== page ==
In conjunction with an emergency city ordinance issued Monday to discourage city-wide couch burnings, Central Michigan University President George Ross took a decisive stance on the issue.
During an exclusive interview with Central Michigan Life, Ross told reporters that the university supports the city’s decision to take action “100 percent.”
“We’ve been neighbors for a century plus, we have a great responsibility to this community,” Ross said. “I expect students, faculty and staff to act responsibly and treat it like their home.”
Ross characterized the mentality of setting fires to blow off end-of-the-year steam as careless and disrespectful.
“Anybody romanticizing destruction of property and putting people in danger I have no respect for,” Ross said.
Mount Pleasant Mayor Sharon Tilmann warned Central Michigan University students that destruction and arson will not be tolerated by city and university officials.
“We are looking for any and all ways to curtail the outrageous behavior that’s happening in our city,” Tilmann said. “It’s getting out of hand.”
The city’s planning commission unanimously approved an emergency ordinance to further discourage students from lighting fires at end-of-the-semester celebrations over the last few years. The ordinance would charge those within 300 feet of an open fire with a misdemeanor.
The emergency ordinance is coupled with the already existing outdoor burning regulations which states “no person shall kindle or maintain any bonfire or rubbish fire or permit any such fire to be kindled or maintained within the city limits.”
Outdoor recreational fires such as bonfires, fires in chimneys made of clay, or ground fires confined in metal containers are prohibited, unless a permit for usage is approved in writing by the fire code official. Fire Chief Gregory Walterhouse said exceptions, however rare, are made for ceremonial fires and religious organizations.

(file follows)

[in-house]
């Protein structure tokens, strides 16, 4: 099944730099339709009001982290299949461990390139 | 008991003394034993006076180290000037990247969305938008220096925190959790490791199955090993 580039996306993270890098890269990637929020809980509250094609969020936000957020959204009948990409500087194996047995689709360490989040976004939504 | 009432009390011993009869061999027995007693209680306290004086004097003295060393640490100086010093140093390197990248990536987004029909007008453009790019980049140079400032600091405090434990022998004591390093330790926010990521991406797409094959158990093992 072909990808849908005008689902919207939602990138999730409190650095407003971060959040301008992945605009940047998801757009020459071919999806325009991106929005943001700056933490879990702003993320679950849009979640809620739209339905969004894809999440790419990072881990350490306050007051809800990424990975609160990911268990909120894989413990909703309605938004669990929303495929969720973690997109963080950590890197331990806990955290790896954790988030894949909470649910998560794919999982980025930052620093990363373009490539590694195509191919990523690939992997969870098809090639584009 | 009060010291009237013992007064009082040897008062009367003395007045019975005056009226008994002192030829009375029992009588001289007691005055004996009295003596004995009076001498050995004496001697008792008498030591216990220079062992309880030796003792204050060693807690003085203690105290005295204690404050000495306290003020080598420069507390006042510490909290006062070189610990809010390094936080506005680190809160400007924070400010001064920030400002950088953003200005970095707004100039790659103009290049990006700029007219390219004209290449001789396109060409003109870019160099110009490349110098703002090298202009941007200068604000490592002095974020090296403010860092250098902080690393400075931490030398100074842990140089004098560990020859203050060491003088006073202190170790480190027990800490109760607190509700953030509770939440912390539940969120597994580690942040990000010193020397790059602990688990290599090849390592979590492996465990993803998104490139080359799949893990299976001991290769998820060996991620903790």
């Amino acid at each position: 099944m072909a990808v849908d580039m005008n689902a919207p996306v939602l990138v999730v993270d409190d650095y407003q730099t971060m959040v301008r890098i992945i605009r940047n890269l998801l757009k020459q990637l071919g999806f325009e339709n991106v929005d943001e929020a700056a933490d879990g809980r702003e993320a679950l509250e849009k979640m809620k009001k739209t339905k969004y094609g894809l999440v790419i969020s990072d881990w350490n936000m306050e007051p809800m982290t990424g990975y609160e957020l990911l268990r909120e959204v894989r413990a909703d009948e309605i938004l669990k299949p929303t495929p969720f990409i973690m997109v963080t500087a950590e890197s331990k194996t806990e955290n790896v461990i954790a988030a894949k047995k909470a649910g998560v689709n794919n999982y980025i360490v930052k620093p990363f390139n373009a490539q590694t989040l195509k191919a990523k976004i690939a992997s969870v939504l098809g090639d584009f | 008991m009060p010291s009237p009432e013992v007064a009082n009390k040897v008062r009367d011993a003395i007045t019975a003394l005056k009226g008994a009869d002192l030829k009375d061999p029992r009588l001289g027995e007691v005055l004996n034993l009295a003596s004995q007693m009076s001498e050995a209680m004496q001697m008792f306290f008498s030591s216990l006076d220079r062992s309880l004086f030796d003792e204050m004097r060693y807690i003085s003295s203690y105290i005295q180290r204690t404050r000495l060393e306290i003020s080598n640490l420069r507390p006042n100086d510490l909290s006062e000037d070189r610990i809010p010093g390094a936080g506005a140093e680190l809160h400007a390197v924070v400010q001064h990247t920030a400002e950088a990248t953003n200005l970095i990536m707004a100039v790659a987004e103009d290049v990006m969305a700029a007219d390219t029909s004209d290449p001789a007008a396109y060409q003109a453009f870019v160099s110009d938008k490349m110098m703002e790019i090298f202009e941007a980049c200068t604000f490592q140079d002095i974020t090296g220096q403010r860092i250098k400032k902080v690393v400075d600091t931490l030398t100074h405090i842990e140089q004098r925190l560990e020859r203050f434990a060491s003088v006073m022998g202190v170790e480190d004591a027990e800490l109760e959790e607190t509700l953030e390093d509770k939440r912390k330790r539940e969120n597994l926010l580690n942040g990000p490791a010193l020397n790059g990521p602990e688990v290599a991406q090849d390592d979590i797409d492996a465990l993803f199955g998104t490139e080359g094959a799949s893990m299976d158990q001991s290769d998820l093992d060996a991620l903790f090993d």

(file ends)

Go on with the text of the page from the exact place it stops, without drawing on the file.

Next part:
Violating the code is a misdemeanor crime with a $500 fine or 90 days in jail.
“This time of the year we see dumpster fires,” Walterhouse said. “In just the last couple of years, we’ve seen the furniture fires. It’s something relatively new.”
A dangerous tradition
Burning couches has become more frequent at CMU in recent years. Other campuses have witnessed increases in burnings and riots as well. Michigan State University’s took place in 1998, 1999, 2005 and 2013 when the Spartans made it to the Rose Bowl.
Ross sent an email to the student body Tuesday urging students to act responsibly and walk away from large gatherings. He said that this email was not connected to the events of the previous weekend.
Tom Idema, director of student conduct, said those involved with prior furniture burnings have been suspended for violating the Code of Student Rights, Responsibilities and Disciplinary procedures. The university works closely with the city and local law enforcement to inform students of the code and city ordinances.
“Nobody should be setting fires,” Idema said. ” Nobody should be standing around watching students setting fires. Don’t be a bystander and let these things go on. If we find the students who are involved in these things, we’ll put them through the Code of Conduct process, be them a first-year freshman or a senior getting ready to graduate in a few days.”
Ross said whether students are physically on campus or out into the community, they are still subject to the Code of Conduct at CMU and those penalties still apply.
Tilmann said the ordinance was based on a similar one from Lansing, and the city commissioners would be looking for others to adopt for Mount Pleasant.
“It shouldn’t be a college tradition of destruction,” Tilmann said. “I have to wonder, what kind of mind would think that it is the tradition to destroy and trash a neighborhood? That’s not tradition, it’s irresponsible and inexcusable.”
These fires may seem harmless to students, however Walterhouse said the potential of the flames getting out of control or someone getting injured is high, especially when the fires draw large congregations of students.
An emergency ordinance can be passed immediately if it garners two-thirds of the commission’s vote and will remain effective for 60 days, long enough for the commissioners to discuss the problem further.
Tilmann said she would not be surprised if the ordinance would lead to a more permanent solution after the 60 day period.
“I think that the anger and the disappointment stems from the fact that there are people who live in this community year round, this is our home,” Tilmann said. “The very idea that there are individuals who would come into this community and trash it is absolutely outrageous.”